The Obama campaign personalized its plea for donations, having the president write a first-person fundraising letter to supporters late Tuesday warning them that he could be the first sitting president in recent history to be outspent by a challenger.
“I will be the first president in modern history to be outspent in his reelection campaign, if things continue as they have so far,” Obama wrote. “I'm not just talking about the super-PACs and anonymous outside groups — I'm talking about the Romney campaign and the Republicans themselves. Those outside groups just add even more to the underlying problem.”
The Romney campaign and Republican National Committee pulled in a massive haul in June, out-raising Obama and the Democrats $106 million to $71 million.
The Obama team has countered by touting its success with small donors as evidence it has far-reaching grassroots support, and in a continued attempt to paint Romney as the candidate of the wealthy.
“The Romney campaign and the Republicans have recently raised more than us, and the math isn't hard to understand,” the Obama letter continued. “Through the primaries, we raised almost three-quarters of our money from donors giving less than $1,000, while Mitt Romney's campaign raised more than three-quarters of its money from individuals giving $1,000 or more.”
Democrats are increasingly worried about the fundraising prowess of Republican-affiliated super-PACs. Billionaire casino mogul Sheldon Adelson has pledged massive sums to various Republican-affiliated campaigns and PACs. Even with the pro-Obama super-PAC Priorities USA’s strong fundraising month, its cash on hand will likely be small in comparison to the Karl Rove-backed American Crossroads and Crossroads GPS, which are supporting Romney.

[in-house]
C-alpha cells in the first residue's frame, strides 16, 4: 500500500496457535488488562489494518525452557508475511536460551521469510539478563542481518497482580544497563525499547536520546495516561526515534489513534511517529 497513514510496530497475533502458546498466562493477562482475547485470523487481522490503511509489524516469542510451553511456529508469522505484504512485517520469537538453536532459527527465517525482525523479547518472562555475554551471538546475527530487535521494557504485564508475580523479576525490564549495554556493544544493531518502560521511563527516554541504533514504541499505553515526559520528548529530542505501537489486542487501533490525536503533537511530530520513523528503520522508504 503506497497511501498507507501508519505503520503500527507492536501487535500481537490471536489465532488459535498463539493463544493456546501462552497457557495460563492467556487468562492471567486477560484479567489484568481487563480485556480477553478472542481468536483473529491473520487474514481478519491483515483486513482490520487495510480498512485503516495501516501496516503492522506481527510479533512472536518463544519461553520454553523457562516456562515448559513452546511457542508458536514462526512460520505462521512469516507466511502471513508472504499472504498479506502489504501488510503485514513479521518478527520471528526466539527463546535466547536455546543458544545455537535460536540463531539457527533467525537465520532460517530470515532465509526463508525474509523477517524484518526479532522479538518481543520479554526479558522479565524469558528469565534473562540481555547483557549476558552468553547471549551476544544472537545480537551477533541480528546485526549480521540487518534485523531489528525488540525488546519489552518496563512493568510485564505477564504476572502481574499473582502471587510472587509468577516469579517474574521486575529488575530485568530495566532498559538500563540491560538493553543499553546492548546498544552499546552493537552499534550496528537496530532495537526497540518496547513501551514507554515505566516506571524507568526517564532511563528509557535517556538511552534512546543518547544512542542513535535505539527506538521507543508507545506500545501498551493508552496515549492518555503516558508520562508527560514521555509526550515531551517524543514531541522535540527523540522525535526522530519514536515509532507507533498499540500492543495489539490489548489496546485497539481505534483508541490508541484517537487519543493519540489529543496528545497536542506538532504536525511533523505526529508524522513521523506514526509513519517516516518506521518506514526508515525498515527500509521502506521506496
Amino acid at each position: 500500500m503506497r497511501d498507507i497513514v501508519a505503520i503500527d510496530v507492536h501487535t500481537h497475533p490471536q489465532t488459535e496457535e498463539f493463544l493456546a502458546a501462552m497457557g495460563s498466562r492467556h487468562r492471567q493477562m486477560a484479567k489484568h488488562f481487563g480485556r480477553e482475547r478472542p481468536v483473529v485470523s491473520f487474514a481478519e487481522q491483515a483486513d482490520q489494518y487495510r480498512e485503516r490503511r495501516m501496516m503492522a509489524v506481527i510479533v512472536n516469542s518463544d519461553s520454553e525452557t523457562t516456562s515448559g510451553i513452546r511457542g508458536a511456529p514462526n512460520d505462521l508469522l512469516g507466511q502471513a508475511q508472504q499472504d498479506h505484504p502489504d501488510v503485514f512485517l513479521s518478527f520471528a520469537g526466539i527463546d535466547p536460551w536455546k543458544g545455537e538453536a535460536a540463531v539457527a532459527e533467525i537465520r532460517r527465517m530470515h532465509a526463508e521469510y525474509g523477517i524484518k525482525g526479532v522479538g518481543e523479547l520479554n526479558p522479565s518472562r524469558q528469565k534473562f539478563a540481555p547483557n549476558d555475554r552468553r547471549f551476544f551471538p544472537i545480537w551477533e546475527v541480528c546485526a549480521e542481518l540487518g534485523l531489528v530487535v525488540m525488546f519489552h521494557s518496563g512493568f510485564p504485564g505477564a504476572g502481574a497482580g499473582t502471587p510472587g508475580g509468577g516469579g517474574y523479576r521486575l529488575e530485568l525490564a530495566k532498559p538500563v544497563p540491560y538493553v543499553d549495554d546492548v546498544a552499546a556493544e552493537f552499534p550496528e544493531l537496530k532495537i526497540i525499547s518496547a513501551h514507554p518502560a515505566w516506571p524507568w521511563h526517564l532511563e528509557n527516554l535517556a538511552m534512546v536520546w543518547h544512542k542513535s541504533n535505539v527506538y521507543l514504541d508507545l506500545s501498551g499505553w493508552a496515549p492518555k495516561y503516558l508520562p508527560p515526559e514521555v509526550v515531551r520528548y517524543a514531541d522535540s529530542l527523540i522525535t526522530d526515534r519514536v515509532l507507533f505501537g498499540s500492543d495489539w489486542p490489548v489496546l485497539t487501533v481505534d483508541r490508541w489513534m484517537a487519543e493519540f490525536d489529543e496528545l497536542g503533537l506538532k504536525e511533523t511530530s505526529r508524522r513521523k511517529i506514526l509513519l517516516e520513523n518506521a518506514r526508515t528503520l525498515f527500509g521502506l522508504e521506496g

“This election will be a test of the model that got us here,” Obama continued. “We'll learn whether it's still true that a grassroots campaign can elect a president — whether ordinary Americans are in control of our democracy in the face of massive spending.”
While Republicans have dominated the super-PAC game, it remains to be seen if Obama and the Democrats will end up being out-raised and -spent by Romney and the Republicans. While recent months have turned in favor of Romney, Obama entered the election cycle with significant fundraising and spending leads over Romney.
The Obama campaign spent more than it raised in May, but was still sitting on $110 million in cash, according to Federal Election Commission filings. The Romney campaign had only $17 million in cash on hand.